Facebook newsfeeds are overloaded with misleading links to “amazing new tricks” that you simply “won’t believe.” As a cheap marketing ploy, they attract plenty of clicks, but also plenty of ire. Now Facebook is cracking down on them altogether.
The problem with measuring marketing success in terms of clicks alone is that it doesn’t take into account why a person clicked a link, or what they did afterwards. Writing a great headline that will draw people to your content is a highly prized skill, but presenting great content in the most attractive light is a far cry from pretending that your content is about something else entirely. No one likes to feel duped, and whilst underpaid web marketers anxious to prove to clients that they are racketing up page views might be willing to get these any way they can, for small businesses, practices like these are a reputational kiss of death.
What’s more, internet platforms are catching on to the problem. Companies like Facebook realise that allowing “spammy” content to proliferate on newsfeeds reflects badly on them, too, and a loss of valuable eyeballs is a bigger threat than the loss of low budget marketing outfits. Small companies who advertise in this way run the risk of destroying their image over a channel that will soon cease to exist. Whichever way you look at it, click baiting is a bad idea.
As a more accurate gauge of engagement, internet innovators like BuzzFeed judge popularity by the amount of times that content is shared, not by how often it is viewed. Facebook has been slow to catch up with this approach, using algorithms that promote posts further up the feed based on the number of clicks they get, rather than the response. Now, the company has announced, they are changing all that, instead judging the quality of a post by how long each person stays on the page, as well as whether they “like,” comment on or share it afterwards. Posts that get a lot of clicks but very few likes, says Facebook, are likely to be flagged as clickbait.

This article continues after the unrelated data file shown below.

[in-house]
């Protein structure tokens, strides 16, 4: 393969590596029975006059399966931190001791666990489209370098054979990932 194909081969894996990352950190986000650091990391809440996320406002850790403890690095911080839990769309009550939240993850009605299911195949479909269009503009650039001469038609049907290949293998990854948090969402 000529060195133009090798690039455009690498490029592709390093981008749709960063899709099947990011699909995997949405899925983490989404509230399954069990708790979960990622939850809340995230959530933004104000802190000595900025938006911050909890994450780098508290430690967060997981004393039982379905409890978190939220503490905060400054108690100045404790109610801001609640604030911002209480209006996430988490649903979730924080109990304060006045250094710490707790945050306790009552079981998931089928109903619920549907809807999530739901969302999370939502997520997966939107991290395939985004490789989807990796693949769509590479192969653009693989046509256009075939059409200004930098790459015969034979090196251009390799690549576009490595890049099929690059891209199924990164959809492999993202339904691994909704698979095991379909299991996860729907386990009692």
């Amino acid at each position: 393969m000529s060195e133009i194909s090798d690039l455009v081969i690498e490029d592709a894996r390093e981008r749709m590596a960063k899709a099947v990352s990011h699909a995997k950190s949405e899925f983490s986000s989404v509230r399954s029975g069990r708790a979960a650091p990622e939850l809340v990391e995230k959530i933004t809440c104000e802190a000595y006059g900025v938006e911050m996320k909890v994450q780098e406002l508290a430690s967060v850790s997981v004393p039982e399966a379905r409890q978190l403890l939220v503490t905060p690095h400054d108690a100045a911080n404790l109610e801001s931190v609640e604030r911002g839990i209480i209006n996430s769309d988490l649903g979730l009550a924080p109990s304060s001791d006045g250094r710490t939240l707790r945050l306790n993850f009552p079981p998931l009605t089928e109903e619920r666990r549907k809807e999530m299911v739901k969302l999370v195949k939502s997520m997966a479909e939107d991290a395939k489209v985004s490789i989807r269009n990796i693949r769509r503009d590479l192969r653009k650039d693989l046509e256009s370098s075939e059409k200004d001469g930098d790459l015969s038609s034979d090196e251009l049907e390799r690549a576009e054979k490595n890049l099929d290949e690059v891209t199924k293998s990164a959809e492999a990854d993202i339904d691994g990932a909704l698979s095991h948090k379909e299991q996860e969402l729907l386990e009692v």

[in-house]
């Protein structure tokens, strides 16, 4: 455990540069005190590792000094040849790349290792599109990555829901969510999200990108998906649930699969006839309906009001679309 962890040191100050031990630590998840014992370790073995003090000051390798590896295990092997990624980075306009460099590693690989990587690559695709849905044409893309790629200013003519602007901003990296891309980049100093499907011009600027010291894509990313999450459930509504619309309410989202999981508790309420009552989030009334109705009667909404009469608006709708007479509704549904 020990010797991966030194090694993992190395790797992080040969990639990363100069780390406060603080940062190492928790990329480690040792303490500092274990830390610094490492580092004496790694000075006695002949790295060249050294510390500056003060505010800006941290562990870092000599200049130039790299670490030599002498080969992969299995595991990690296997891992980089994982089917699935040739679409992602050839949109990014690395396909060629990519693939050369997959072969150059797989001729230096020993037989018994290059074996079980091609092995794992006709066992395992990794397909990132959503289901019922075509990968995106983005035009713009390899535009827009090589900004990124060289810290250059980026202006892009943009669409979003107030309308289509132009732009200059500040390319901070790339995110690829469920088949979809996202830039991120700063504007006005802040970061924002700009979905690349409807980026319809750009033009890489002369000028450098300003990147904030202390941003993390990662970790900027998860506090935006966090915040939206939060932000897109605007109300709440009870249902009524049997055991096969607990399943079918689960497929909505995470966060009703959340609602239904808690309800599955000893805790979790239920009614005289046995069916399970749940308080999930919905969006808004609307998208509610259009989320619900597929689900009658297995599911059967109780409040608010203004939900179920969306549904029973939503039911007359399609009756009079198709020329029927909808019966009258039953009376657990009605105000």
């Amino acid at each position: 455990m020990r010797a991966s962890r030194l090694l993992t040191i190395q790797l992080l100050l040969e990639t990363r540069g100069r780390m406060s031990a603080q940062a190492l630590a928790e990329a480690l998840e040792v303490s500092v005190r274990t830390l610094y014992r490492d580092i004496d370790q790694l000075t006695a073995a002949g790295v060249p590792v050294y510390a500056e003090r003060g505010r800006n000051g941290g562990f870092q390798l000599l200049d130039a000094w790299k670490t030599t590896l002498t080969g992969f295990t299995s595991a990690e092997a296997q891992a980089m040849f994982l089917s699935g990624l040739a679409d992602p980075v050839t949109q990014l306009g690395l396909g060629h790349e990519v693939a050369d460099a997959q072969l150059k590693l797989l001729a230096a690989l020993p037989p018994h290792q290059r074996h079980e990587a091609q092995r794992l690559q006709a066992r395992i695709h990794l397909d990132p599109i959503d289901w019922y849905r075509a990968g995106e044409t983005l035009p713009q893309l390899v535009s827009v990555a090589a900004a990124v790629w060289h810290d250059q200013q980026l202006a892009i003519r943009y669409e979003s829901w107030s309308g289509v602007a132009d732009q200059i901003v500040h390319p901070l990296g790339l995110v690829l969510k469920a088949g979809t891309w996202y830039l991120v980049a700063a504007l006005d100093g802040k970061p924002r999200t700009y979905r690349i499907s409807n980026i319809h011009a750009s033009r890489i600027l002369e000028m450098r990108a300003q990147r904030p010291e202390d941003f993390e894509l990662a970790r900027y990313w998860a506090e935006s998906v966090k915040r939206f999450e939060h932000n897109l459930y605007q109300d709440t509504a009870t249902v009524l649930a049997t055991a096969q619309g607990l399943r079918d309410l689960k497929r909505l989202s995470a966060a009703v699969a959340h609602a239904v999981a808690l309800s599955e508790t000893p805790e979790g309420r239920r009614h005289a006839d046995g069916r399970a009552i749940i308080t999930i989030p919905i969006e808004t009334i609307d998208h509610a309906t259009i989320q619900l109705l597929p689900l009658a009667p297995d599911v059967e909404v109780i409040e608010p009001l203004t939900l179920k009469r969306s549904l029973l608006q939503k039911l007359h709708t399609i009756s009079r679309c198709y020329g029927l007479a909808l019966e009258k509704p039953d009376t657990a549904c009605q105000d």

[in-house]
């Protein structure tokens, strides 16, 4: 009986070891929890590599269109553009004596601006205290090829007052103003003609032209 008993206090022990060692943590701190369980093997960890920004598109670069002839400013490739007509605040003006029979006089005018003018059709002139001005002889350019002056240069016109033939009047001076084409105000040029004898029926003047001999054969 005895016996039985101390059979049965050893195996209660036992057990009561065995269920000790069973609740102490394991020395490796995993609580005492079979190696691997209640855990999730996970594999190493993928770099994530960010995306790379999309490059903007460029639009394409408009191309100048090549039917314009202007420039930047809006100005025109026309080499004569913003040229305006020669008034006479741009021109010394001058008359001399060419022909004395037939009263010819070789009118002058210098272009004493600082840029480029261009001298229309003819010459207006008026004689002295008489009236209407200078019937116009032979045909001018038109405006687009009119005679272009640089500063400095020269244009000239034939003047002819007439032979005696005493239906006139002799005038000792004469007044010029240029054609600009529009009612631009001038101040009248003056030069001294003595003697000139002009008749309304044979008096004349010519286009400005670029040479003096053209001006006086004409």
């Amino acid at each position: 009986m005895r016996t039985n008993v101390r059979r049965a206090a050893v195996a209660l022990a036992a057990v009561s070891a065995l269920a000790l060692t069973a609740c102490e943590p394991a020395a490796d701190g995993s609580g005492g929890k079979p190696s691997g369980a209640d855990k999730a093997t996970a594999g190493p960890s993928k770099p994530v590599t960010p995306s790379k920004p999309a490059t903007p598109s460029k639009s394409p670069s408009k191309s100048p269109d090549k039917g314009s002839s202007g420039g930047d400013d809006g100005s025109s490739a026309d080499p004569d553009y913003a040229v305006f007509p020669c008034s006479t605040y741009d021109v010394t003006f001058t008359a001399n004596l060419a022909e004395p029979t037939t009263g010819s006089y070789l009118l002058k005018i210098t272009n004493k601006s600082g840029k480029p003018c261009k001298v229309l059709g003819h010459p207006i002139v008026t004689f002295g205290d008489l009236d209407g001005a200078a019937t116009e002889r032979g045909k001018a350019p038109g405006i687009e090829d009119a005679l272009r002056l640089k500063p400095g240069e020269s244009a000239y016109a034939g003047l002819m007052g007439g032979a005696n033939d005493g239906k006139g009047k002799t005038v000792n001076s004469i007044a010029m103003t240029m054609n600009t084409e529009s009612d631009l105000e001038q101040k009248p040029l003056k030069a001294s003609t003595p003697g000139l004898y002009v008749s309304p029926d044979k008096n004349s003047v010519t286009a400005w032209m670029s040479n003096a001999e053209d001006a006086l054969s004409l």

For many SMEs, this will mean scrapping lazy scattergun approaches, misleading titles and “quantity over quality” approaches. It means changing the way that they evaluate the success of campaigns and focussing on producing great content, marketed in the best way to the most engaged audience. And, with any luck, it will mean that skilled marketers are valued based on their ability to genuinely strike a chord with an intended audience, rather than bartered down to damaging, lowest-common-denominator approaches that end up serving no one.